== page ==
Gangneung makes coffee its own asset

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Gangneung makes coffee its own asset


I could not ask for anything more delicious than a bowl of rice mixed with spicy soybean paste and dried radish greens, complete with a glass of scorched rice water, at a diner in Jumunjin Harbor, Gangwon. But my friends from Gangneung nearby insisted that we have coffee. And I followed them through narrow alleys to a deserted field. There was Cafe Bohemian, run by one of the first-generation baristas. After having a 6,000-won ($5.37) meal, we drank 5,000-won coffee - Indian Arabica drip coffee. A local said, “Gangneung style is to pay 5,000 won for a meal and 7,000 won for coffee.”

People of Gangneung city are passionate about coffee. Their love for coffee goes beyond the famous cafe street in Anmok Beach. You can find more coffee shops than seafood restaurants. And most of these cafes roast their own beans. In Gangneung, you cannot easily boast your coffee-making skill. They are all masters in roasting, grinding, dripping, brewing and drinking.

The beans are not just roasted at cafes. Merchants, civil servants and homemakers have their own know-how to roast coffee beans in their apartment balconies or gardens to make coffee just as they like. Even monks roast beans and drink coffee instead of tea. “If Buddha were alive today, he would have drunk coffee.” People invent their own roasting devices, and there are countless classes teaching roasting and brewing.

The coffee battle began as the first-generation baristas settled in Gangneung, and mega-chains like Starbucks and Coffee Bean & Tea Leaf cannot compete. As hidden masters and sages present their secret skills, the city became more of a holy land of coffee than a battlefield. And outsiders began making pilgrimages there in search of a good cup of coffee. The deserted old downtown in Nammun-dong began to regain vitality, with a number of cafes and a theater opening. A municipal official said that coffee is bringing energy to the city’s economy.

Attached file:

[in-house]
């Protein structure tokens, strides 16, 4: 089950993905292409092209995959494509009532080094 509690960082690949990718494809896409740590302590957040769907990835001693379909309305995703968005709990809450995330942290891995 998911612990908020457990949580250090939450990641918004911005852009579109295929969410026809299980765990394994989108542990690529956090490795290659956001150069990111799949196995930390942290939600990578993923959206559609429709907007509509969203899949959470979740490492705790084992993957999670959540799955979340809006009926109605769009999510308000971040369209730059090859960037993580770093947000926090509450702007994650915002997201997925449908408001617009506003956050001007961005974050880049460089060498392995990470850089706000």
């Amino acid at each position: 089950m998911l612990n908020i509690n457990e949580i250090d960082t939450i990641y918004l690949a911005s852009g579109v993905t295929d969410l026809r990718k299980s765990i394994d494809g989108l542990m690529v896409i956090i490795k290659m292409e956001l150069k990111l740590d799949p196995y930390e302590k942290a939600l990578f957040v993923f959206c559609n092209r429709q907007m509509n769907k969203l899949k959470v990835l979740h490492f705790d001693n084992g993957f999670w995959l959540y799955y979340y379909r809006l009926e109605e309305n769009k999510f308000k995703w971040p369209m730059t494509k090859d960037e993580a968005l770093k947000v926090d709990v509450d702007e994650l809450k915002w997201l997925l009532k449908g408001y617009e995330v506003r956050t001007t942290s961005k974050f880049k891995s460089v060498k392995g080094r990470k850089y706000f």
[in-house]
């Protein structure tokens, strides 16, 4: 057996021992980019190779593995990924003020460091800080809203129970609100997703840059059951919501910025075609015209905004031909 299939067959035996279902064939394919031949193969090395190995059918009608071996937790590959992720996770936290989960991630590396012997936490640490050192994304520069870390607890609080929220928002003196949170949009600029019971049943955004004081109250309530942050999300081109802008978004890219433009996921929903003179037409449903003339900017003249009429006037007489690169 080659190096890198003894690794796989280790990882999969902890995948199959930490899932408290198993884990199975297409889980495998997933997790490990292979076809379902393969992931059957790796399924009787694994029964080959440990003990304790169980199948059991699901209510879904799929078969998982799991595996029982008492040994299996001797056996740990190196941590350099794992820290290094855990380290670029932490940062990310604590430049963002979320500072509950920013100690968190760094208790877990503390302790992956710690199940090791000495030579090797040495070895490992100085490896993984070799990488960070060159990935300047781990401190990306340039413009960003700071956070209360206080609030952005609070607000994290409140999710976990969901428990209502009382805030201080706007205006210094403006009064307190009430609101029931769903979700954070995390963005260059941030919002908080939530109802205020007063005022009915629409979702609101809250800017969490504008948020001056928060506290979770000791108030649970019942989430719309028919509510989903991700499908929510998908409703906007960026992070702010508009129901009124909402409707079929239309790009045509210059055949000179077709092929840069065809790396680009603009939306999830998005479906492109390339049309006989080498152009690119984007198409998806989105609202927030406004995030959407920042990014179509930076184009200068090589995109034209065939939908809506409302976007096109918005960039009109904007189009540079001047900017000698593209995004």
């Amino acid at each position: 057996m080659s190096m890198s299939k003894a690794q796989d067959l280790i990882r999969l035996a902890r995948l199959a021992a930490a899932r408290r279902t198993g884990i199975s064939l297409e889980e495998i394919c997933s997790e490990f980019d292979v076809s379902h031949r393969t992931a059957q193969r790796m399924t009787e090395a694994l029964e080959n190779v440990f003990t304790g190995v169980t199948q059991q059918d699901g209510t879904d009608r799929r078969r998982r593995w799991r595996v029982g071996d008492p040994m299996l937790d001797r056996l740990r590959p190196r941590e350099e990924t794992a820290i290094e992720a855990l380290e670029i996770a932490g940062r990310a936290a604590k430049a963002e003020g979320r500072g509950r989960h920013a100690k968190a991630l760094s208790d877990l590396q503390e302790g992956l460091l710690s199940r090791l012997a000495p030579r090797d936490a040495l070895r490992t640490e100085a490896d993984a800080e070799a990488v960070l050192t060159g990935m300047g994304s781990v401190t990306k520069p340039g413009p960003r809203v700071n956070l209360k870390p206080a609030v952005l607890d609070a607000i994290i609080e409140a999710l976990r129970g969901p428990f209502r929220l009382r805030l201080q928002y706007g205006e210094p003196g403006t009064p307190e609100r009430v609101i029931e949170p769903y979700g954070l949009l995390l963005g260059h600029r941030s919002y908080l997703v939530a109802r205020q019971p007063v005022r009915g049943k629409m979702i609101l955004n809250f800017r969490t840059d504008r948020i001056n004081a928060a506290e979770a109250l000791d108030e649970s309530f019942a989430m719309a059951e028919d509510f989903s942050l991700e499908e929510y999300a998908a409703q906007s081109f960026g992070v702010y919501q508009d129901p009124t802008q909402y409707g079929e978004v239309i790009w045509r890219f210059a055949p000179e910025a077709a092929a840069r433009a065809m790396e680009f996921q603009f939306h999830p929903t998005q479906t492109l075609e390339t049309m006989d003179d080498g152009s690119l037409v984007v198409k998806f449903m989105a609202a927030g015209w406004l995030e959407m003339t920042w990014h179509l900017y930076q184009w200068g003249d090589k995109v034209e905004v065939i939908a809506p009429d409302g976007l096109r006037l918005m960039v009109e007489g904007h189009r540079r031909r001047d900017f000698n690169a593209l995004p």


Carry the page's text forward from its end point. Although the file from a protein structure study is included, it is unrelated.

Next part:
I asked a local why the people of the conservative town are so fond of coffee, a foreign import. He said, “Beans may be imported, but we make unique Gangneung coffee you cannot find anywhere else in the world. Coffee is an integral part of our living culture as much as the soybean paste.” To the people of Gangneung, the various origins of coffee beans are not foreign, but enrich their coffee.

In fact, it may be unsophisticated to distinguish local from foreign in the era of globalization. No matter where it originates from, you can gain competitiveness in the global age if you can make a cultural product out of it. By truly enjoying coffee, people of Gangneung made coffee their own asset. If Koreans are inspired and excited, we can create a new culture without anyone asking for it.

*The author is an editorial writer of the JoongAng Ilbo.

by Yang Sunny
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